That’s thanks to consistent rigidity through every part of the frame and cockpit. On longer steep climbs, out of the saddle or spinning a low gear, it surges forwards under every pedal stroke with a deeply satisfying efficiency. This is how you’d hope a bike like this would feel.

The Mavic Cosmic Carbone Ultimates have been around for a few years but they’re still stunning – to look at and to ride. There’s a little lateral give but their power transmission is absolute. And as they weigh under 1,200g, the Scappa climbs and accelerates with vigour.

Mavic's cosmic carbone ultimates deliver ultimate power transmission:

Mavic’s Cosmic Carbone Ultimates deliver superb power transmission

The Purosangue impresses on descents just as much as on the climbs. It’s stable, precise, neutral as the lean increases and confidence inspiring. It’s on your side. Dry braking is superb but there’s the usual delay in the wet.

The icing on the cake is the great comfort from the compliant fork, seatstays and post. We’ve done a couple of five-hour rides on it and by the end it really made a difference.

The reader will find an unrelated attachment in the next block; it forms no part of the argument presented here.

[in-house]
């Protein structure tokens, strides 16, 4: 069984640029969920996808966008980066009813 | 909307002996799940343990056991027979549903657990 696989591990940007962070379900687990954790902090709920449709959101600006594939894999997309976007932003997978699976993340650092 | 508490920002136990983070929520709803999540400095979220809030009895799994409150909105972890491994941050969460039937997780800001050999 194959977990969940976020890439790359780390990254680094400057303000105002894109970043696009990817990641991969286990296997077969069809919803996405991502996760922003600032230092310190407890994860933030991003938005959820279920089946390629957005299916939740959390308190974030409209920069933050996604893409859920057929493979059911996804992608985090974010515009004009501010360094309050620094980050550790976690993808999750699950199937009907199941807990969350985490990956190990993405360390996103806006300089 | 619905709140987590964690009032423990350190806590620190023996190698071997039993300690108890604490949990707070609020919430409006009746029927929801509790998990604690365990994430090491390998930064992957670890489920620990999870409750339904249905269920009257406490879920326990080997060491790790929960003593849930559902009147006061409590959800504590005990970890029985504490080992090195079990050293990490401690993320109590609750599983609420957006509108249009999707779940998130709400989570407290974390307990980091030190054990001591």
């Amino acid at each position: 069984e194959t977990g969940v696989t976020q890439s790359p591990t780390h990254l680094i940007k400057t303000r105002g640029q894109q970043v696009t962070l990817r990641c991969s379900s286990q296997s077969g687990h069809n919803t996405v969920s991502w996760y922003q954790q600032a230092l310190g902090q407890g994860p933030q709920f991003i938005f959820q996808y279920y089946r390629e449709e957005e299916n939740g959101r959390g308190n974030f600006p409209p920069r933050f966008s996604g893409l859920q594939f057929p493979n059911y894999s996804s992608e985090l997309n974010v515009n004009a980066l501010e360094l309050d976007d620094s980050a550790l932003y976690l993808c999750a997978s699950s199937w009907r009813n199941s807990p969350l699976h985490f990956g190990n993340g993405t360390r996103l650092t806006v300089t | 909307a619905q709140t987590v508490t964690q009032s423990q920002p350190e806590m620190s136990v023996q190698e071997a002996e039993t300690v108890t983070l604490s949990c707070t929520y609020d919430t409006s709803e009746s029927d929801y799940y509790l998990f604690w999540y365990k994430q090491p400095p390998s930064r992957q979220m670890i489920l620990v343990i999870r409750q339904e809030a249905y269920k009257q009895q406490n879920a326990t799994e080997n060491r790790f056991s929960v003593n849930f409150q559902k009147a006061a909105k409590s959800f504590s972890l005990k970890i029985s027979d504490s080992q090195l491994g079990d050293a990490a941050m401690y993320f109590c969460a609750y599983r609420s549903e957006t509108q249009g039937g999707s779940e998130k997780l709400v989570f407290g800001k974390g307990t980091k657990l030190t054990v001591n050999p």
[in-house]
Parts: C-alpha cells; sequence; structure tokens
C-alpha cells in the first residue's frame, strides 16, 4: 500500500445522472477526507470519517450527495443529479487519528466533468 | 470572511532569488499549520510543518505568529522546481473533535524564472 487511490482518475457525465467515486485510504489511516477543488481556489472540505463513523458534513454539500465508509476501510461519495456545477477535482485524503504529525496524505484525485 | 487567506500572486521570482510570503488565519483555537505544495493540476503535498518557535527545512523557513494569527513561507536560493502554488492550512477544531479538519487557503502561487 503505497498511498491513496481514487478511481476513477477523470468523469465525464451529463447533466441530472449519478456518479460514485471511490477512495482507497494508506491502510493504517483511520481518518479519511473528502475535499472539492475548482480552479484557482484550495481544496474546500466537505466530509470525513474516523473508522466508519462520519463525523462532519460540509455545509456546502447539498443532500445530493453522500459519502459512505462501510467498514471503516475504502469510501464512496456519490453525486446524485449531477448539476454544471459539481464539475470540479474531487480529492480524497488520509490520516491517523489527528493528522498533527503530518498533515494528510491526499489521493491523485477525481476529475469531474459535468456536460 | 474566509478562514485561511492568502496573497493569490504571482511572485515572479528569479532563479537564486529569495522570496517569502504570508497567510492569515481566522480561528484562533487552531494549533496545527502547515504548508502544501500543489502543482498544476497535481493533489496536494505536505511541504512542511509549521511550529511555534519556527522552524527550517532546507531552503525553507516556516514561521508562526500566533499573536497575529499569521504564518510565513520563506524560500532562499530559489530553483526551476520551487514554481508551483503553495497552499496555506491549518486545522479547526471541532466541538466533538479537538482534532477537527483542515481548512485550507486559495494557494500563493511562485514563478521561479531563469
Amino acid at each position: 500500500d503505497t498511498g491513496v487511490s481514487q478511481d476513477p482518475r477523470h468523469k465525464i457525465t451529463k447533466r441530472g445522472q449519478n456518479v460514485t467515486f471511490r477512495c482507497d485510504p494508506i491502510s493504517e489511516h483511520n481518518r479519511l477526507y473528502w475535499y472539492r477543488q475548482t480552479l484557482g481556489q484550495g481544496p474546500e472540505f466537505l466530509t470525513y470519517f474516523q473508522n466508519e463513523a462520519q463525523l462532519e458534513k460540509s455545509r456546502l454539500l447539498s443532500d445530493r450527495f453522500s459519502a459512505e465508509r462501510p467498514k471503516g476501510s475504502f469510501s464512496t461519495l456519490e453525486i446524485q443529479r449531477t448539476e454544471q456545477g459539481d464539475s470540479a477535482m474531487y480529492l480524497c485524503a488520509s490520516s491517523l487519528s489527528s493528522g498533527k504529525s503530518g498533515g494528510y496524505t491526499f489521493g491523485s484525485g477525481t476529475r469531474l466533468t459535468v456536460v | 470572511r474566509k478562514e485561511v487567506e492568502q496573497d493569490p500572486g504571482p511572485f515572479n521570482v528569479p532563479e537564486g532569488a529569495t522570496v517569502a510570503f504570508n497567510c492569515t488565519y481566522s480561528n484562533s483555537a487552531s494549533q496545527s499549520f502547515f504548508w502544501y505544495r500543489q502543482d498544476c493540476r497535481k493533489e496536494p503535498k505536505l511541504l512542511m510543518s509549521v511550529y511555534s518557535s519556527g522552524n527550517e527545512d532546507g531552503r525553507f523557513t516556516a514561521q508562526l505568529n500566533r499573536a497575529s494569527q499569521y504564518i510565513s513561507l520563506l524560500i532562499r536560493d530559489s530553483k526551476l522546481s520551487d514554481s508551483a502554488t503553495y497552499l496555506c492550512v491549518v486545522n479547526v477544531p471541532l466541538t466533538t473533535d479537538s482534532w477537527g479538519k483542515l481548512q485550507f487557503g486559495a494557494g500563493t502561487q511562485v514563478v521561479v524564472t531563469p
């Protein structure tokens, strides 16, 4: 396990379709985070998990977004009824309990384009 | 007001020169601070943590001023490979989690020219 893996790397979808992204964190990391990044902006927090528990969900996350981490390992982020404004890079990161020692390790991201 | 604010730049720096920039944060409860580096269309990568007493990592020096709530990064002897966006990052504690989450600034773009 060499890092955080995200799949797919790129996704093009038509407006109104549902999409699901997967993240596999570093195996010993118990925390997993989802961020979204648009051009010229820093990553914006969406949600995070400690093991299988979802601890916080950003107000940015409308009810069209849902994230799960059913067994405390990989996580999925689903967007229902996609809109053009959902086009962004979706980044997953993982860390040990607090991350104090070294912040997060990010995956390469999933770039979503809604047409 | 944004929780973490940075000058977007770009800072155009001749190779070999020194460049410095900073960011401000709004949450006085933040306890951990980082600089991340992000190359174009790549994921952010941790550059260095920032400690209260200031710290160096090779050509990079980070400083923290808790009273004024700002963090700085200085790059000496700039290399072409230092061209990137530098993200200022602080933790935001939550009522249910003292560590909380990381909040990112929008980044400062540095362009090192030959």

The compliant rear end ensures it'll only be your ego that receives a massage after a few hours in the saddle:

The compliant rear end ensures that your ego will be the only thing receiving a massage after a few hours in the saddle

Light, stiff, comfortable, precise, desirable and tailored; the Purosangue really is a special bike. It’s exclusive, too. So far only 25 have been made. If you can afford one, you will never regret it for a second.

Specs as tested:

  • Frame: Scappa Purosangue
  • Groupset: Shimano Dura-Ace 9000
  • Crankset: Rotor 3D+, 53/39
  • Brakes: Shimano Dura-Ace
  • Cassette: Shimano Dura-Ace, 11-28
  • Wheels: Mavic Cosmic Carbone Ultimate
  • Tyres: Mavic Yksion Griplink/Powerlink
  • Headset: Scappa UL 1 1/8” – 1 1/2”
  • Stem: Scappa carbon
  • Handlebar: Scappa carbon
  • SeatPost: Scappa carbon
  • Saddle: Fizik Arione 00
  • Fork: Scappa, full carbon
  • Weight: 6.0kg (as tested, no pedals)
  • Price: €7,400 (frameset) – €10,700 (as tested)

This article was originally published in Procycling magazine, available on Apple Newsstand and Zinio.








Cannondale and Slipstream pro road teams to merge for 2015

BOULDER, Colo. (BRAIN) —The organizations behind the Cannondale Pro Cycling team and the team currently called Garmin-Sharp will be merged for next season